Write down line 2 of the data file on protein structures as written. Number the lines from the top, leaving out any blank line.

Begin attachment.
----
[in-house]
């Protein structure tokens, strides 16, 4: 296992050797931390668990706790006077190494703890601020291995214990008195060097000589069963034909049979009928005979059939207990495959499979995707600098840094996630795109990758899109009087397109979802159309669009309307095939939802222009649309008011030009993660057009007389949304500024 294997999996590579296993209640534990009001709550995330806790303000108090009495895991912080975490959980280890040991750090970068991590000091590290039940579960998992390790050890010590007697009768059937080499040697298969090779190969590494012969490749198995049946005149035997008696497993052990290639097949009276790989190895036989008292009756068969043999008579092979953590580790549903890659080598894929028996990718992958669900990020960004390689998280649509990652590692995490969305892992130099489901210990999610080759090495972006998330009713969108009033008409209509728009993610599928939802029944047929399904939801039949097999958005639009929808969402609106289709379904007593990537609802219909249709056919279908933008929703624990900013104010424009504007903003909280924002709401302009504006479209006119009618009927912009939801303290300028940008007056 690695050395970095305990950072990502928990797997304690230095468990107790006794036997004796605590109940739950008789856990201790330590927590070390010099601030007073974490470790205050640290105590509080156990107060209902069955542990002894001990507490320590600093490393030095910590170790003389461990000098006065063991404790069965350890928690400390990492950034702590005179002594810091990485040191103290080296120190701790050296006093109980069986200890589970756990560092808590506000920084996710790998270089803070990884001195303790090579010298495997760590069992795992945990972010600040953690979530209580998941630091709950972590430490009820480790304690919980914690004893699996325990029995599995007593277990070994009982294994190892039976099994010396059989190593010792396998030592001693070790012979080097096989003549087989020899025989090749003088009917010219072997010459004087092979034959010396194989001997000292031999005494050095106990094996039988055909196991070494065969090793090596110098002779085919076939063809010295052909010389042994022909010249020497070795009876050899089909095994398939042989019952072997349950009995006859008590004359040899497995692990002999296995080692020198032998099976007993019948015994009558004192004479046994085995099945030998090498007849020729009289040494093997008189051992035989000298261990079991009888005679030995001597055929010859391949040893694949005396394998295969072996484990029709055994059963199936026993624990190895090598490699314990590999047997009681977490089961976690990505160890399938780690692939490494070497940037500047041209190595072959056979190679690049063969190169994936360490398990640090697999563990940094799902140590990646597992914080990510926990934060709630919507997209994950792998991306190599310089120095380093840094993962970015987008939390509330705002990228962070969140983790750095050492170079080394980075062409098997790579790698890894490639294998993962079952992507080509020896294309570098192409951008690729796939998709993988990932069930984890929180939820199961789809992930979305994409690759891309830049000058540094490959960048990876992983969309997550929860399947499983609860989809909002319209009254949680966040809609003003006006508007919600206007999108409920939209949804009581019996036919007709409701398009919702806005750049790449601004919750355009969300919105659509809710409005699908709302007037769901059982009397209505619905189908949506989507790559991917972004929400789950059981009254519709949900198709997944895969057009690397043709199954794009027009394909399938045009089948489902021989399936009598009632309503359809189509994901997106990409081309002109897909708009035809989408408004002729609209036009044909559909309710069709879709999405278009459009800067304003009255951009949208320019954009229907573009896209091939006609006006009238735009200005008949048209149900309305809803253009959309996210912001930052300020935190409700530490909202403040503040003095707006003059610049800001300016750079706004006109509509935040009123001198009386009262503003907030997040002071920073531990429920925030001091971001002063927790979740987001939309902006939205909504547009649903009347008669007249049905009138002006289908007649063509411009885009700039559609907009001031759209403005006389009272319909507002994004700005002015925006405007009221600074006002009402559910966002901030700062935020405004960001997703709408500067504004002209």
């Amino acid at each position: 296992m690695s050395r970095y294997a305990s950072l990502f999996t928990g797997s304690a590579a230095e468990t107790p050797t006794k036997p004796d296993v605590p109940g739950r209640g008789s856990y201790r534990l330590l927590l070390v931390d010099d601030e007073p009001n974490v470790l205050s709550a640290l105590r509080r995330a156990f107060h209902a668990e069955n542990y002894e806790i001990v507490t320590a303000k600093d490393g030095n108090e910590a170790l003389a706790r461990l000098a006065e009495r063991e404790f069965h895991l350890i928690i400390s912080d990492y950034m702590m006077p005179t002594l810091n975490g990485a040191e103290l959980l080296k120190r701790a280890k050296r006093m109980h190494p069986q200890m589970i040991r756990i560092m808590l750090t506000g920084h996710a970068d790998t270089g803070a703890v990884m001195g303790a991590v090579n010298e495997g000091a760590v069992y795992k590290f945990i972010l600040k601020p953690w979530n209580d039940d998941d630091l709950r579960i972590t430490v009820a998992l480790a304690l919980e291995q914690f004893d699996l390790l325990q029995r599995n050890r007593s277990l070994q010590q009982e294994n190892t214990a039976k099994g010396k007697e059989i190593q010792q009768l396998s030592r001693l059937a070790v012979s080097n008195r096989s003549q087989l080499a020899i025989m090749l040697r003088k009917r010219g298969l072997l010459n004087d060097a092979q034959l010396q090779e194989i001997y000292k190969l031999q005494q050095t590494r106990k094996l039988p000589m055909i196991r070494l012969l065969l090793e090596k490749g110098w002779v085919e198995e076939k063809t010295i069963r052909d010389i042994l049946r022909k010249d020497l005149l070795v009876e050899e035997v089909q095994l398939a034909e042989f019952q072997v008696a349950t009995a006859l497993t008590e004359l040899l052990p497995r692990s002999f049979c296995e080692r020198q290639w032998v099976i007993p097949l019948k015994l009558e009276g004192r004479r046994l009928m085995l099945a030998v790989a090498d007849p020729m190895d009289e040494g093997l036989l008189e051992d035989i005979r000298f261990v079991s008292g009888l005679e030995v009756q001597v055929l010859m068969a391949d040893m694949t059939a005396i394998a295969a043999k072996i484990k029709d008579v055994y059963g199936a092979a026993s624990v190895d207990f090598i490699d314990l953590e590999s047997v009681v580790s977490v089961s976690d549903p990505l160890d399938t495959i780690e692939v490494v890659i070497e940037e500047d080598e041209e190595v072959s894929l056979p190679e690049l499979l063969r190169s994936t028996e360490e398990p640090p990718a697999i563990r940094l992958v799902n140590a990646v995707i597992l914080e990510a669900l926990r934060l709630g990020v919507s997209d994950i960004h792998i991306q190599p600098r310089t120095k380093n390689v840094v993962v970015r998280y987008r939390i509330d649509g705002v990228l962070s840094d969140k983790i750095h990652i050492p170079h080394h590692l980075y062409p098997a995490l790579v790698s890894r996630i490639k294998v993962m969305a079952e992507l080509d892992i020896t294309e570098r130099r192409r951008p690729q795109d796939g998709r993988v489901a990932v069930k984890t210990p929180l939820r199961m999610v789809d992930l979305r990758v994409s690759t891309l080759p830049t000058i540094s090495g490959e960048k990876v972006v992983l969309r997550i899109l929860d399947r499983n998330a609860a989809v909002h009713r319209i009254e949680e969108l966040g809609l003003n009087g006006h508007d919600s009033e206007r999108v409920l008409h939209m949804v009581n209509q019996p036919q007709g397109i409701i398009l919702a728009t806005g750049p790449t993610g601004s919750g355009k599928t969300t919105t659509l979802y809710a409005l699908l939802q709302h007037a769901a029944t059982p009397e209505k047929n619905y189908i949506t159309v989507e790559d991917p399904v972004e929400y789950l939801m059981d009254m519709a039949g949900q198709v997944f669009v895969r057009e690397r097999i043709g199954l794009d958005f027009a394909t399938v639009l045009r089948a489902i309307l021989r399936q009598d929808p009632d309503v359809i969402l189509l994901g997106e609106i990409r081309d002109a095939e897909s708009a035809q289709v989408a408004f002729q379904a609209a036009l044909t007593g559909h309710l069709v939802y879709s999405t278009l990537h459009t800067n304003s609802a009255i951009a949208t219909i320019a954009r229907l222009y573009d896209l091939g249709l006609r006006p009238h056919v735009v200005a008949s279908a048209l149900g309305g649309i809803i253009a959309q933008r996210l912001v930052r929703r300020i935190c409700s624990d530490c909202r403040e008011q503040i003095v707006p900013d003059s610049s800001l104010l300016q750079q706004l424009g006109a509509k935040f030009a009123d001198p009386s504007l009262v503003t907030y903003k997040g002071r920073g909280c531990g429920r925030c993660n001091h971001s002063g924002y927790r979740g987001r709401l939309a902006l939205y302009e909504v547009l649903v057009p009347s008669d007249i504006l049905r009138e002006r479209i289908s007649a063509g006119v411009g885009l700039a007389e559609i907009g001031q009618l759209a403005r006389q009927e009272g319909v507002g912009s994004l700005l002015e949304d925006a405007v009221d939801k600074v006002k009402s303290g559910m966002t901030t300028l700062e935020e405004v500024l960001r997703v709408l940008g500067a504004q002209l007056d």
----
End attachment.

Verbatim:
């Protein structure tokens, strides 16, 4: 296992050797931390668990706790006077190494703890601020291995214990008195060097000589069963034909049979009928005979059939207990495959499979995707600098840094996630795109990758899109009087397109979802159309669009309307095939939802222009649309008011030009993660057009007389949304500024 294997999996590579296993209640534990009001709550995330806790303000108090009495895991912080975490959980280890040991750090970068991590000091590290039940579960998992390790050890010590007697009768059937080499040697298969090779190969590494012969490749198995049946005149035997008696497993052990290639097949009276790989190895036989008292009756068969043999008579092979953590580790549903890659080598894929028996990718992958669900990020960004390689998280649509990652590692995490969305892992130099489901210990999610080759090495972006998330009713969108009033008409209509728009993610599928939802029944047929399904939801039949097999958005639009929808969402609106289709379904007593990537609802219909249709056919279908933008929703624990900013104010424009504007903003909280924002709401302009504006479209006119009618009927912009939801303290300028940008007056 690695050395970095305990950072990502928990797997304690230095468990107790006794036997004796605590109940739950008789856990201790330590927590070390010099601030007073974490470790205050640290105590509080156990107060209902069955542990002894001990507490320590600093490393030095910590170790003389461990000098006065063991404790069965350890928690400390990492950034702590005179002594810091990485040191103290080296120190701790050296006093109980069986200890589970756990560092808590506000920084996710790998270089803070990884001195303790090579010298495997760590069992795992945990972010600040953690979530209580998941630091709950972590430490009820480790304690919980914690004893699996325990029995599995007593277990070994009982294994190892039976099994010396059989190593010792396998030592001693070790012979080097096989003549087989020899025989090749003088009917010219072997010459004087092979034959010396194989001997000292031999005494050095106990094996039988055909196991070494065969090793090596110098002779085919076939063809010295052909010389042994022909010249020497070795009876050899089909095994398939042989019952072997349950009995006859008590004359040899497995692990002999296995080692020198032998099976007993019948015994009558004192004479046994085995099945030998090498007849020729009289040494093997008189051992035989000298261990079991009888005679030995001597055929010859391949040893694949005396394998295969072996484990029709055994059963199936026993624990190895090598490699314990590999047997009681977490089961976690990505160890399938780690692939490494070497940037500047041209190595072959056979190679690049063969190169994936360490398990640090697999563990940094799902140590990646597992914080990510926990934060709630919507997209994950792998991306190599310089120095380093840094993962970015987008939390509330705002990228962070969140983790750095050492170079080394980075062409098997790579790698890894490639294998993962079952992507080509020896294309570098192409951008690729796939998709993988990932069930984890929180939820199961789809992930979305994409690759891309830049000058540094490959960048990876992983969309997550929860399947499983609860989809909002319209009254949680966040809609003003006006508007919600206007999108409920939209949804009581019996036919007709409701398009919702806005750049790449601004919750355009969300919105659509809710409005699908709302007037769901059982009397209505619905189908949506989507790559991917972004929400789950059981009254519709949900198709997944895969057009690397043709199954794009027009394909399938045009089948489902021989399936009598009632309503359809189509994901997106990409081309002109897909708009035809989408408004002729609209036009044909559909309710069709879709999405278009459009800067304003009255951009949208320019954009229907573009896209091939006609006006009238735009200005008949048209149900309305809803253009959309996210912001930052300020935190409700530490909202403040503040003095707006003059610049800001300016750079706004006109509509935040009123001198009386009262503003907030997040002071920073531990429920925030001091971001002063927790979740987001939309902006939205909504547009649903009347008669007249049905009138002006289908007649063509411009885009700039559609907009001031759209403005006389009272319909507002994004700005002015925006405007009221600074006002009402559910966002901030700062935020405004960001997703709408500067504004002209």